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October 2019

Real Estate Insider: Don’t Expect Joe Louis Arena Site Development Anytime Soon

By Site development

The US Department of Housing and Urban Development contradicts developer Emmett Moten Jr.’s claim last week that the department is demanding the demolition of the United Artists Theater, attached to the United Artists Building, for the $ 56 million redevelopment of the 18 floors. tower overlooking the Grand Circus park.

“We’ve been looking for ways to use it, and you can’t use it for anything,” Moten told the Detroit City Council’s Standing Committee on Planning and Economic Development Thursday. “They won’t shut down this project unless the building collapses.”

the Detroit News first reported Response from HUD.

Marta Jauniza, Chicago Public Affairs Specialist for the HUD, sent me the same statement she sent to The News: “The HUD did not impose a condition requiring the theater to be demolished. The borrower’s proposal was to demolish the theater.

A loan for the project would be provided through HUD’s 221 (d) (4) program, which provides a 40-year multi-family construction loan that requires departmental assessment of market, demand and other issues.

However, it may be a question of speaking of generalities.

John Graves, one of Moten’s Bagley Development Group LLC investors, said Gershman Mortgage, which is expected to provide around $ 34.5 million in senior debt for the project tentatively scheduled for 2021, believes it will not demolish the theater would put it in jeopardy financially.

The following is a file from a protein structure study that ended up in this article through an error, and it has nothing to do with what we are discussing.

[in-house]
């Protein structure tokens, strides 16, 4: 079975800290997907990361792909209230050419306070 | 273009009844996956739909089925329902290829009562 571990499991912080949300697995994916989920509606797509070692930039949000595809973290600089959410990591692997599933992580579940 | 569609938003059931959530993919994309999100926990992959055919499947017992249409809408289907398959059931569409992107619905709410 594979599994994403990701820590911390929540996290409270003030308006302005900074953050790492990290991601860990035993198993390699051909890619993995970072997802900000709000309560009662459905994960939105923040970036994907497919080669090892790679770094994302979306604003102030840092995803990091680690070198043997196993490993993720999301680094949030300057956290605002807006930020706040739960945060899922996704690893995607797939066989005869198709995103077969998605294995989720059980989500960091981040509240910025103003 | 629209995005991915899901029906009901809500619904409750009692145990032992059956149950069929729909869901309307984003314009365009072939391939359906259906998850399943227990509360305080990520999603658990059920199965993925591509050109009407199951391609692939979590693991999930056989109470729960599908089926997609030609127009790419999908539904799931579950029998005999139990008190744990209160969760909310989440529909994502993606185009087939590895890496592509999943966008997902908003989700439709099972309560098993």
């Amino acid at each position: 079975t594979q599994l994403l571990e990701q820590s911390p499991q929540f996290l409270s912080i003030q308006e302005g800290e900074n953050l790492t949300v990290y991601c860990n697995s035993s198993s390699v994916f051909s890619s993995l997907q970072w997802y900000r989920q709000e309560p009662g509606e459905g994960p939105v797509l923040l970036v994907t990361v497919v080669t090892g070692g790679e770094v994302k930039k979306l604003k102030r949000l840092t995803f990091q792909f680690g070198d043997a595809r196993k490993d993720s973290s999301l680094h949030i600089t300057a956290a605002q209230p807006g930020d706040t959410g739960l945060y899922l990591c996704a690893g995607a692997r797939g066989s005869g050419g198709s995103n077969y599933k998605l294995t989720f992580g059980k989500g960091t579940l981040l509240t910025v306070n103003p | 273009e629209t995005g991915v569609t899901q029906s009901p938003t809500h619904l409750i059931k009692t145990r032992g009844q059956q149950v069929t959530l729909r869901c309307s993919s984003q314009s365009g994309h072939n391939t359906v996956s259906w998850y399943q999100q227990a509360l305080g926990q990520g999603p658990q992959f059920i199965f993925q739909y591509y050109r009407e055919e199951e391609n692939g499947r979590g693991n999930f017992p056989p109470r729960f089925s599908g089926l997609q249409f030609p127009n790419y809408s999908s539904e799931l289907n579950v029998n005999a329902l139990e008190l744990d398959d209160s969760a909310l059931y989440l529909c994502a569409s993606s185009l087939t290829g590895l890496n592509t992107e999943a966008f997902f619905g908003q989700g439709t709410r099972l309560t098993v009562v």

He provided a letter from Adam Hendin, vice president of Gershman’s office in Clayton, Missouri, outlining the mortgage company’s position. Hendin confirmed on Tuesday morning that he wrote the October 2 letter to Moten.

The letter states that the theater is removing possible parking spaces for residents, making “the project less attractive and less marketable to potential tenants”, and that “the theater building is dilapidated and not an attractive building to live in. to the side”.

Further, the letter states: “If the theater building is renovated and becomes operational again, Gershman is concerned that this adjoining commercial and public use will disrupt residential tenants and therefore make the project less attractive and less marketable as a running business. .

The letter says that “the development has been presented to Gershman and the HUD in such a way that the adjoining theater is demolished.”

“As part of the demolition approval by Gershman and HUD, we will need the appropriate approvals from the State Historic Preservation Office (SHPO),” the letter said. “It was recently brought to Gershman’s attention that there are plans not to demolish the theater. Not demolishing the theater is a significant change from the funding request that has been submitted and approved to date, and this change will put 221 (d) (4) funding at risk. ”